One of the nicest things about being a garden designer and horticulturist is that I can do research for my work every time I step outside the door. I tend to mentally redesign every property that I see, and assess the health of all the plants on it. So when I get to take a trip to a truly inspiring landscape like the coast of Maine, it is a real treat, and provides ample material for me to analyze (and enjoy!).
Sometimes less is more in landscape design: blue sea and sky, green grass, two fragrant honeysuckle vines clambering up a rustic arbor, and a simple stone bench to admire the whole scene. Nothing else needed!
I love how the strong horizontal lines of the boardwalk contrast with the strong vertical lines of the trees. A path like this draws you forward to discover what is waiting at the other end, and can be used in home gardens to create a sense of anticipation.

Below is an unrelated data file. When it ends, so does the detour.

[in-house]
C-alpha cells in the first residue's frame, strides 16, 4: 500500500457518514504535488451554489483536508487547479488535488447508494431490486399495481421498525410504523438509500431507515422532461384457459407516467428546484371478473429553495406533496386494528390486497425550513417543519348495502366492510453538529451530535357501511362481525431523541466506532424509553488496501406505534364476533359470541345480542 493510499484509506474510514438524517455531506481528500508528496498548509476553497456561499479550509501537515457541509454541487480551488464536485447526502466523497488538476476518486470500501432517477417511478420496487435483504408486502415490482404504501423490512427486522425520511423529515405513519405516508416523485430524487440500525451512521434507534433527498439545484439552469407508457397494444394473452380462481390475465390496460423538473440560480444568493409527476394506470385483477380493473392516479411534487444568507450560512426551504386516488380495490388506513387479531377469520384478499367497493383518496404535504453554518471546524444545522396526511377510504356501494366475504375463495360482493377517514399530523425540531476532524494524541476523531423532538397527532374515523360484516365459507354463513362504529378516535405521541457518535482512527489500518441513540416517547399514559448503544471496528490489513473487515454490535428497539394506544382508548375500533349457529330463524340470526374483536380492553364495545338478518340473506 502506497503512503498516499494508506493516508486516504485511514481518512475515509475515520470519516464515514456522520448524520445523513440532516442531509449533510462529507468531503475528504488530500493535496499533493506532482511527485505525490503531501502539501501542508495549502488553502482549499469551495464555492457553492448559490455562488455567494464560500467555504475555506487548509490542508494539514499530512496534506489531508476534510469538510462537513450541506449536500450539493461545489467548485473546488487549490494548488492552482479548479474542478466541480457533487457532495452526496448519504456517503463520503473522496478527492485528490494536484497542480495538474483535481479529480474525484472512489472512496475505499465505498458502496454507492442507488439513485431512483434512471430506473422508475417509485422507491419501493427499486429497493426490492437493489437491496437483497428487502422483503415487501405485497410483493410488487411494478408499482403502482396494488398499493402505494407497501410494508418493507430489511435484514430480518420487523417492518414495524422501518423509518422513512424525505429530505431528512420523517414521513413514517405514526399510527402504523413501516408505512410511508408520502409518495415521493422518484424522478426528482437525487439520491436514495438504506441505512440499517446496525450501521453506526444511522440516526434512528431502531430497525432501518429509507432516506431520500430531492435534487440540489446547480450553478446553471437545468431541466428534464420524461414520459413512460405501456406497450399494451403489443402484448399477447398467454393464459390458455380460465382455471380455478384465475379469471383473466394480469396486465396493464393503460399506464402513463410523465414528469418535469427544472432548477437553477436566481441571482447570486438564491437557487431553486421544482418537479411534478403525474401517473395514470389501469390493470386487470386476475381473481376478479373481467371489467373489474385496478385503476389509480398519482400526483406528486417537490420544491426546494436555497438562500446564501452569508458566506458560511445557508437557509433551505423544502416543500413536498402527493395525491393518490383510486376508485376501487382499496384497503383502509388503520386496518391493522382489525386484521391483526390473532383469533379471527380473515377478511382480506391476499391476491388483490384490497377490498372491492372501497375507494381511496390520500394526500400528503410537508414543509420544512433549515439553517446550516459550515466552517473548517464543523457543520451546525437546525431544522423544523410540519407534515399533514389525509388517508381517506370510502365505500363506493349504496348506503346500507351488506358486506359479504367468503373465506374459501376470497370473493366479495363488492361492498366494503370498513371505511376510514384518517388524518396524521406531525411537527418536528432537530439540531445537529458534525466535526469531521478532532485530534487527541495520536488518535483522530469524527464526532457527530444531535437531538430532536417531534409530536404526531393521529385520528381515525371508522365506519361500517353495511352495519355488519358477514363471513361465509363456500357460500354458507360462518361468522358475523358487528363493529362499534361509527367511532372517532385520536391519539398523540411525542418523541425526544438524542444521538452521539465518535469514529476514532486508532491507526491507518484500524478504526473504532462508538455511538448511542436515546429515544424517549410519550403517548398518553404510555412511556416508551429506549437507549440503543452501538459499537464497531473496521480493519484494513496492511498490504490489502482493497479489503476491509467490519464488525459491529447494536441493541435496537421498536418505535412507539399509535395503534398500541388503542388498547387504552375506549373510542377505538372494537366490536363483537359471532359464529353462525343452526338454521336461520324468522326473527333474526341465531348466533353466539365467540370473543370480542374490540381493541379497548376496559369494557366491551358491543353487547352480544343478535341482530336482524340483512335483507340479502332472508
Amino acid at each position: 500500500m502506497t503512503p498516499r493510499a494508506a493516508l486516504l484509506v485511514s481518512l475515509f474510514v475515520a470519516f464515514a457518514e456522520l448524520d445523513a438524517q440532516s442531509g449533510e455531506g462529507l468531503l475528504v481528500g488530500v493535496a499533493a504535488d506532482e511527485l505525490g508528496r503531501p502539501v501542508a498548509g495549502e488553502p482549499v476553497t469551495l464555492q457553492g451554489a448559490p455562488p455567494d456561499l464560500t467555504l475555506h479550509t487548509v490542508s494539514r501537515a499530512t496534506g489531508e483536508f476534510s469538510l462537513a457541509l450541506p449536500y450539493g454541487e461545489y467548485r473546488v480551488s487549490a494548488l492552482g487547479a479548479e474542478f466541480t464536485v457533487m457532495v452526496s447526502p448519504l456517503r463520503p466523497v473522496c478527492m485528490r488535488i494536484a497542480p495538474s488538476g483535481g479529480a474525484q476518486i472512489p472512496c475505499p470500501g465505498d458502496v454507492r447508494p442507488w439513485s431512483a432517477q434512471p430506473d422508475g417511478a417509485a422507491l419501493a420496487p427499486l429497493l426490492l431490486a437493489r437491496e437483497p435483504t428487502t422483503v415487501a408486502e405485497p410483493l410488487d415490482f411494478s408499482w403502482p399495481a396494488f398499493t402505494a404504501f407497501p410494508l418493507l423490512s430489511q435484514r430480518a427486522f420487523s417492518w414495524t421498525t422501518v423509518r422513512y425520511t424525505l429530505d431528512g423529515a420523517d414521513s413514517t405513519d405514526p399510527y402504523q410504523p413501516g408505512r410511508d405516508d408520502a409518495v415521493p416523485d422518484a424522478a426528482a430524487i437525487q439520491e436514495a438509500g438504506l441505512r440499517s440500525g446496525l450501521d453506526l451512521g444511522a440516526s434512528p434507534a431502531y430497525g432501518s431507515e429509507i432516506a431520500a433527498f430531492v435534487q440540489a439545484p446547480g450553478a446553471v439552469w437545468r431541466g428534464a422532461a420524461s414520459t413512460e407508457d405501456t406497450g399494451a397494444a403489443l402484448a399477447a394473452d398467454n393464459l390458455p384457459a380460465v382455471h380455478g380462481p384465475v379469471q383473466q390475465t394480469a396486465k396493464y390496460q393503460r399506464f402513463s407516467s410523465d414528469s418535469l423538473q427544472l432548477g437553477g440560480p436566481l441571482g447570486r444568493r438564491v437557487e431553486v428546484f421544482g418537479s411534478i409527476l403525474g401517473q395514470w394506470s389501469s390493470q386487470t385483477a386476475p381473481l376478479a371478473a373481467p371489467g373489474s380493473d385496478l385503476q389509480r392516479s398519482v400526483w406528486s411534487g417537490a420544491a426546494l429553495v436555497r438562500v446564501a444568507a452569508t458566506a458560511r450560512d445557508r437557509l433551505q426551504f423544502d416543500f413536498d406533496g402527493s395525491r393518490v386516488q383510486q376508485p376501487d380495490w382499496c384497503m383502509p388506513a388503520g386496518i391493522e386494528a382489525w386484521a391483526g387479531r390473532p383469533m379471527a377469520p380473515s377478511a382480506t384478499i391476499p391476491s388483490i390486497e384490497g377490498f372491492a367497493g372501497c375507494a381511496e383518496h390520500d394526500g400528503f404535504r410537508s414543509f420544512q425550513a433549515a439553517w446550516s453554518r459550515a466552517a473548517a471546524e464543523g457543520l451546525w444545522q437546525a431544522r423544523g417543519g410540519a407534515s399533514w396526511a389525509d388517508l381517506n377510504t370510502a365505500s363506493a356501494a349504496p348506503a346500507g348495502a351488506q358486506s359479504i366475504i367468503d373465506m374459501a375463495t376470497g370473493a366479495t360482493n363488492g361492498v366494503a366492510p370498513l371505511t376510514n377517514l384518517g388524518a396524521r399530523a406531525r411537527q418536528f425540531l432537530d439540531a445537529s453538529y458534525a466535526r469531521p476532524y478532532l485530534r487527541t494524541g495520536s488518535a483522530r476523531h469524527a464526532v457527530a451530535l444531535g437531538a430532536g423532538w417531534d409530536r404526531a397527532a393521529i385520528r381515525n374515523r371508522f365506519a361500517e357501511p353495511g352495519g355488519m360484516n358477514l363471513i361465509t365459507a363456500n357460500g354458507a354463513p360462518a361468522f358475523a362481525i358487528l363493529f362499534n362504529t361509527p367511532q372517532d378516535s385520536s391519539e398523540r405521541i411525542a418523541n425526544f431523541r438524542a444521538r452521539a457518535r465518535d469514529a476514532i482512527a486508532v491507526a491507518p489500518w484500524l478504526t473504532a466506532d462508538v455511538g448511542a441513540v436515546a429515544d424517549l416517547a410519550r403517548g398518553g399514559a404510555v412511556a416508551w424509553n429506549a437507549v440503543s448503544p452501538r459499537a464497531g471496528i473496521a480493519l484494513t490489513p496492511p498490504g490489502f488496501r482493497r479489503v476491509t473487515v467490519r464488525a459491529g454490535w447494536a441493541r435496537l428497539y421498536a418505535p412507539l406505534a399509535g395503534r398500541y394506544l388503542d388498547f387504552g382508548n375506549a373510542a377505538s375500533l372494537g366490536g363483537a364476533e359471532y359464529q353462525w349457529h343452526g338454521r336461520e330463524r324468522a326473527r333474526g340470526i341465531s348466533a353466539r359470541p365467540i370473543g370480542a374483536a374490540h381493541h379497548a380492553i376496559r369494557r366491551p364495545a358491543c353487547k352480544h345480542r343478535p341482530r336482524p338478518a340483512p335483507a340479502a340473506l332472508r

I often look to nature for the best plant combinations: here I came across native goldenrod and turtlehead growing in the woods. They would make nice companions in a lightly shaded garden too.
The red rose hips of Rosa rugosa and the rugged blue foliage of juniper look stunning together on the beach. They would also be a good choice for planting in a sunny roadside bed that gets a lot of salt in the winter.
Our native bayberry is at home on the beach, but its aromatic foliage makes a sweet addition to any sunny garden, and its nutritious blue berries feed the birds.